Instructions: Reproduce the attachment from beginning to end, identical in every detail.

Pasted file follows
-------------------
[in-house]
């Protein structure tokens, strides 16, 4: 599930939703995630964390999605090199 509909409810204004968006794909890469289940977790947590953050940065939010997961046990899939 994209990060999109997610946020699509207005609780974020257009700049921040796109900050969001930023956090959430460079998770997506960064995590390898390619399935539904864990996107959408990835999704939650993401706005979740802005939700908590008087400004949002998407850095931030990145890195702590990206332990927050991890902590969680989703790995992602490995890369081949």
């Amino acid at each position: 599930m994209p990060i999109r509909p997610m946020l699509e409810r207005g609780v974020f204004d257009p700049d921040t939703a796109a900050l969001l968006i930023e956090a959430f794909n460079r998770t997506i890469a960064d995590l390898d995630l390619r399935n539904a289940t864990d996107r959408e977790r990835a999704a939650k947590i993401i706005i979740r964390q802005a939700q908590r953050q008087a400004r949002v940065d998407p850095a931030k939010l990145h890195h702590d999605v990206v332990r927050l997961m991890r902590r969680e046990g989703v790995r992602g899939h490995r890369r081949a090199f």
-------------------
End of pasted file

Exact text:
[in-house]
């Protein structure tokens, strides 16, 4: 599930939703995630964390999605090199 509909409810204004968006794909890469289940977790947590953050940065939010997961046990899939 994209990060999109997610946020699509207005609780974020257009700049921040796109900050969001930023956090959430460079998770997506960064995590390898390619399935539904864990996107959408990835999704939650993401706005979740802005939700908590008087400004949002998407850095931030990145890195702590990206332990927050991890902590969680989703790995992602490995890369081949």
């Amino acid at each position: 599930m994209p990060i999109r509909p997610m946020l699509e409810r207005g609780v974020f204004d257009p700049d921040t939703a796109a900050l969001l968006i930023e956090a959430f794909n460079r998770t997506i890469a960064d995590l390898d995630l390619r399935n539904a289940t864990d996107r959408e977790r990835a999704a939650k947590i993401i706005i979740r964390q802005a939700q908590r953050q008087a400004r949002v940065d998407p850095a931030k939010l990145h890195h702590d999605v990206v332990r927050l997961m991890r902590r969680e046990g989703v790995r992602g899939h490995r890369r081949a090199f």